I guess you can end up in a position where your pension pot has enough and as your overall aim is to retire early you need to front load to enable earlier retirement. For example our collective pension pots have around £450k in them and we are still 20 years away from being able to access these. Therefore, although we could continue to squirrel away into this pot above our employee/employer contributions we actually want to fill isas and any excess is also squirreled outside of the pension/ISA wrappers.

        • Mike Rawson says:

          It’s more complicated than that, but that’s the thinking behind the spreadsheet.

          You have four pots of money that you can access at four different ages, and you need to work out how much to put in each so that you end up with the earliest possible retirement age.

          • The Squirreler says:

            Yeah that makes sense. I was just trying to explain why you might have stuff outside of the tax wrappers – ISA /pension – that you raised.

  17. Jon says:

    Thanks for this, followed your post and built my own version of the sheet but would appreciate a copy of yours to see if we get the same results 😉 if you would please?

  18. Stephen says:

    Also just found this via Monevator. Grateful for a copy of the xls if you are happy to share it. Look fwd to reading some of your past and future articles.

  19. Barrie says:

    Hi Mike, found you through Monevators Weekend Reading link. I would love an editable copy if not too much trouble. Looks like a great piece of work. I’ve book marked you to my favourites for future reading and signed up to the Newsletter. Many thanks !!!

  20. Degsy says:

    Interesting article. I’d appreciate a copy of the spreadsheet so I can better understand your model and approach.

  21. Raymond says:

    Please can I have a copy of the spreadsheet.


  22. MaxDiver says:

    Interesting the way you spell everything out and I also like that you can characterise different stages (when do you have access to your SIPP etc…).
    Do you have a column for inheritance from rich aunt’s? 😛
    (and can I have a copy of the sheet please)

    • Mike Rawson says:

      Hi Donall,

      There’s no cell in the sheet for non-tax-sheltered money, such as an inheritance.

      As I suggested to Gary, one way to approach this would be to work out what income that money could generate and reduce your living expenses by that amount.

      And get as much of it into tax-shelters as you can!

  23. John says:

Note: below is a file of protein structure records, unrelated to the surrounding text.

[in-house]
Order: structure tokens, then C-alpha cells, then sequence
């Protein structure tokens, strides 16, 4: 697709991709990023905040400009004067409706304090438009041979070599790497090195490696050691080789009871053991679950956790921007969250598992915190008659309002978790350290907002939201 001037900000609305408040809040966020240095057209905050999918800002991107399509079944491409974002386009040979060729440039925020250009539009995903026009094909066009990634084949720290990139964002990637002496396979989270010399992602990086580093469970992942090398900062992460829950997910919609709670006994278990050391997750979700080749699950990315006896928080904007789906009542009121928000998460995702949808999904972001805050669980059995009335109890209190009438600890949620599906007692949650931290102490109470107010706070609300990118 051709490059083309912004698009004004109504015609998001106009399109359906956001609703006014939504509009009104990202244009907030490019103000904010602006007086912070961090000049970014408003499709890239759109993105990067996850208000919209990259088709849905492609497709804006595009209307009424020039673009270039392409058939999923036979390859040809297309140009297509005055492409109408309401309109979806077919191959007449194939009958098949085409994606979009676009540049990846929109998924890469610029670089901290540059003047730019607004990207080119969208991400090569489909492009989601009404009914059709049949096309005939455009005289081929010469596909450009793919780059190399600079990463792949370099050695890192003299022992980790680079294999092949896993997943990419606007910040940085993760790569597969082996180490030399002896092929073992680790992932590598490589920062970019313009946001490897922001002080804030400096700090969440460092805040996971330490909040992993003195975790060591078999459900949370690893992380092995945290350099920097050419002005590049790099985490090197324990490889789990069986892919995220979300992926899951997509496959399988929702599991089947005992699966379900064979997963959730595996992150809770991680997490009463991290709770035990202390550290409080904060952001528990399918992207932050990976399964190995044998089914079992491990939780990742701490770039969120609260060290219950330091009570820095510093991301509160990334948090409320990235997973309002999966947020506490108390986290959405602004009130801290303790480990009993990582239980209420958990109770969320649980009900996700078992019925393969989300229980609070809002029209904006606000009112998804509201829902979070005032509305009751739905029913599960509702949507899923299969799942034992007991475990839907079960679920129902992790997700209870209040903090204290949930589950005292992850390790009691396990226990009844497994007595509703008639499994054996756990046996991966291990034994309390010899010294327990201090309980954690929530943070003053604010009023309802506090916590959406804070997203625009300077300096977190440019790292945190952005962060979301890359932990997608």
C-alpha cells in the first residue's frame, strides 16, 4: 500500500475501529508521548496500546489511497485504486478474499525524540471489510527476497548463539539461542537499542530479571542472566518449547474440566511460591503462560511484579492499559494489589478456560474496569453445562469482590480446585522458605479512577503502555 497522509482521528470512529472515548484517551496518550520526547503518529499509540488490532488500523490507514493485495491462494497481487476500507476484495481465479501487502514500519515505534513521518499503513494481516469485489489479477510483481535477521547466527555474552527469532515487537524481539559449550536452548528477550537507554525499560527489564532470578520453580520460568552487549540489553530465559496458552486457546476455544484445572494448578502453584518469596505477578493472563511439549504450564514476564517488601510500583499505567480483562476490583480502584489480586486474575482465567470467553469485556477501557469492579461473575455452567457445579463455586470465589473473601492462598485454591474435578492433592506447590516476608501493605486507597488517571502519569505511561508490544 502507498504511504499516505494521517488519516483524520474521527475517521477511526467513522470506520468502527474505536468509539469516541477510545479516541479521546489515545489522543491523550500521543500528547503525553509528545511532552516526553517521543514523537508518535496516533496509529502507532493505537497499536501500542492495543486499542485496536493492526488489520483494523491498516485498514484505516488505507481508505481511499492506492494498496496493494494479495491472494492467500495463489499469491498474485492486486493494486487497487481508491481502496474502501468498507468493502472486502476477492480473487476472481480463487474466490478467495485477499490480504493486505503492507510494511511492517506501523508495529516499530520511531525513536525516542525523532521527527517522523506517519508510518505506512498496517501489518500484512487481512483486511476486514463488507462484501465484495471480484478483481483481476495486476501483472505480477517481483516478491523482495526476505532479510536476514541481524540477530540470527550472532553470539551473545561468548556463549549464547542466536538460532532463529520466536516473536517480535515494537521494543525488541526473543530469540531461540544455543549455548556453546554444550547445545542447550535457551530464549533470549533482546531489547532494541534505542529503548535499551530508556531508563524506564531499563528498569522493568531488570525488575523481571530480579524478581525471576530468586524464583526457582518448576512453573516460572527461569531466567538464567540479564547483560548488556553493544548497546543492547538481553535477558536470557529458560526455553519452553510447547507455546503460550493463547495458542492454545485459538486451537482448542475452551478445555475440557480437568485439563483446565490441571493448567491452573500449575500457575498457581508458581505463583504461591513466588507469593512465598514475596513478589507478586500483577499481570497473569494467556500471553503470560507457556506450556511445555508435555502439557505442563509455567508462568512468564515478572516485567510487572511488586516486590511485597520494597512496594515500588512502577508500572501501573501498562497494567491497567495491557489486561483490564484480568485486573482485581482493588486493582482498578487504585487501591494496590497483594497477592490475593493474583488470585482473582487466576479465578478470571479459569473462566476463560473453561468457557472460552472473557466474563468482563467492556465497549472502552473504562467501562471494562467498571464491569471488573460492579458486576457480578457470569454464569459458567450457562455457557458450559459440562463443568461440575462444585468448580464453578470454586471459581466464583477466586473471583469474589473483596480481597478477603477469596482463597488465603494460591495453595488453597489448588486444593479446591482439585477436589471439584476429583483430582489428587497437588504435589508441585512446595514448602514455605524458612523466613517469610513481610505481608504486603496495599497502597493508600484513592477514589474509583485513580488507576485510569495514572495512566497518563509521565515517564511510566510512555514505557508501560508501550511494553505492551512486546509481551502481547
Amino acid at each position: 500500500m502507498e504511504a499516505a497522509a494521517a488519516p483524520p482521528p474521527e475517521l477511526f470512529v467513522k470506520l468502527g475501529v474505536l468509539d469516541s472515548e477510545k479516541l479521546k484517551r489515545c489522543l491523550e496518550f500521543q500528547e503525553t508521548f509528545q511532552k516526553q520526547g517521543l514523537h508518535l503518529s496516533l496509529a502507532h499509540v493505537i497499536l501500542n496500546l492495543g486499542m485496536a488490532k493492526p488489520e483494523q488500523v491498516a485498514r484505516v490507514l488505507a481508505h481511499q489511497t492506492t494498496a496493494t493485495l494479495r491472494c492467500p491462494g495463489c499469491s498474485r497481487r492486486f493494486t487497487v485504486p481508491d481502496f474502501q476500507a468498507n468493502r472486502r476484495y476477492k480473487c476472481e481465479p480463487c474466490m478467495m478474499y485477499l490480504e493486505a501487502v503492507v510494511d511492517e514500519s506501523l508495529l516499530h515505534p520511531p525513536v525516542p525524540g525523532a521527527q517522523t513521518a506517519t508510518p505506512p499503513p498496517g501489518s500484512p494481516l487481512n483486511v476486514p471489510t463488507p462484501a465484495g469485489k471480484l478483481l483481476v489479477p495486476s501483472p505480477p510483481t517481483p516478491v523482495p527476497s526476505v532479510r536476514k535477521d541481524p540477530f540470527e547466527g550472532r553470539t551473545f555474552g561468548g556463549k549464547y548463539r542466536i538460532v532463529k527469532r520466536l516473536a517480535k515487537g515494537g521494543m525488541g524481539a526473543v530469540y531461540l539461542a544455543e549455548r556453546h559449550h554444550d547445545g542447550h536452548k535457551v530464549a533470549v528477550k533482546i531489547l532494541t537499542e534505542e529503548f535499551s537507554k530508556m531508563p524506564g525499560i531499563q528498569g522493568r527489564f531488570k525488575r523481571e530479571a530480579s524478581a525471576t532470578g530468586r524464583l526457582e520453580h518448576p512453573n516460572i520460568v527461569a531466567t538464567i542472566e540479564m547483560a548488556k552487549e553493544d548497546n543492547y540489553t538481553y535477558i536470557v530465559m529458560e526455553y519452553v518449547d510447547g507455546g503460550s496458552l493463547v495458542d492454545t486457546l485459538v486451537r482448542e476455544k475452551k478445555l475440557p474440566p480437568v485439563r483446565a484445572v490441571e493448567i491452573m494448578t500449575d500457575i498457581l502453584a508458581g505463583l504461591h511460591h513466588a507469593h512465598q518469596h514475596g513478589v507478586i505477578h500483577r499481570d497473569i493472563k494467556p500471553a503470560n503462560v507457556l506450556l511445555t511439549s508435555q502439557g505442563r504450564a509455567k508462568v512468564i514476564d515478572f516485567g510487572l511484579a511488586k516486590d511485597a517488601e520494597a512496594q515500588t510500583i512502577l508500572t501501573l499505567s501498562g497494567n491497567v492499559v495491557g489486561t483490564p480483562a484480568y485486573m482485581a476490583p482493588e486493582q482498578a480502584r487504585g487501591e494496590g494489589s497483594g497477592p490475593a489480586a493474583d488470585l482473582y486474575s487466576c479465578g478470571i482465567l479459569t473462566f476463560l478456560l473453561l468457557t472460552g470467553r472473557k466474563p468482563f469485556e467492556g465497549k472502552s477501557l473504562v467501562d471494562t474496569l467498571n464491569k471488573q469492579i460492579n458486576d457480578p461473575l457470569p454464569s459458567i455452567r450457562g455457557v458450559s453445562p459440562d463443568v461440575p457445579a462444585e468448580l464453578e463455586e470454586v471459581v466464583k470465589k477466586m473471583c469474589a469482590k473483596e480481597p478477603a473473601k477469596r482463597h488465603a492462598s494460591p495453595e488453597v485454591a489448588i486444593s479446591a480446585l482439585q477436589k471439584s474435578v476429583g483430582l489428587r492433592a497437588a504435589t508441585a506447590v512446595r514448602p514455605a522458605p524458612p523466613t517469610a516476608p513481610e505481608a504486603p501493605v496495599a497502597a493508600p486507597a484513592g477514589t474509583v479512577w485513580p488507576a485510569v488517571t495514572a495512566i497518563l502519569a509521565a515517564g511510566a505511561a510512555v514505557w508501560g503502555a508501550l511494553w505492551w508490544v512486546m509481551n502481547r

Another also directed here by Monevator. Seems like a very useful spreadsheet. Could I have a copy please?

  24. puj says:

    Interesting stuff, id also like a copy of the spreadsheet if possible.

  25. Matt says:

    Hi Mike,

    Like many others in the comments above, I’ve found your site via Monevator’s weekend-reading links.

    May I have a copy of this very pertinent and useful-looking spreadsheet please?

    I love spreadsheets (*rubs hands*)…

    One question (which may have come-up already, apologies if I’ve missed it) – how does it handle rent as opposed to home-ownership/a mortage? What about the transition from renting to owning a home ?

    • Mike Rawson says:

      Rent is just part of your living expenses. I treat property separately, and just work out how much per year you need to pay off your mortgage.

      I assume that you want to have your mortgage paid off by the time you stop earning.

      If you want to keep renting, just add your rent into your living expenses.

  26. RH says:


    Very interesting reading. Found my way here via Monevator… will be reading further after this!

    I’d love a copy of the spreadsheet you have created please.



  27. Rob says:

    Very interesting piece, I’d love a copy of the spreadsheet too. The gap between retiring and pensions kicking in has been in the back of my mind for a while and I’ve gone no further than that! This seems like a good place to start.
    My wife has a university pension which, from what I can remember, is broken into various parts some final salary, some average salary as the scheme has tried to adjust to lower expected returns and longer life expectancy, hopefully this will spur me into looking at this as well.

  28. Tony says:

    Hi Mike.
    Would like a copy of your four pots spreadsheet if possible. I have Isa’s, Sipp, house nearly paid off and a DC pension all with significant sums in them.. Made redundant last December at 55! , so would like to see if it shows if I am able to retire now…..
    Great site.. Will add to my favourites..

  29. Pete says:

    Please could I have a copy of the spread sheet. Looks interesting.

  30. David says: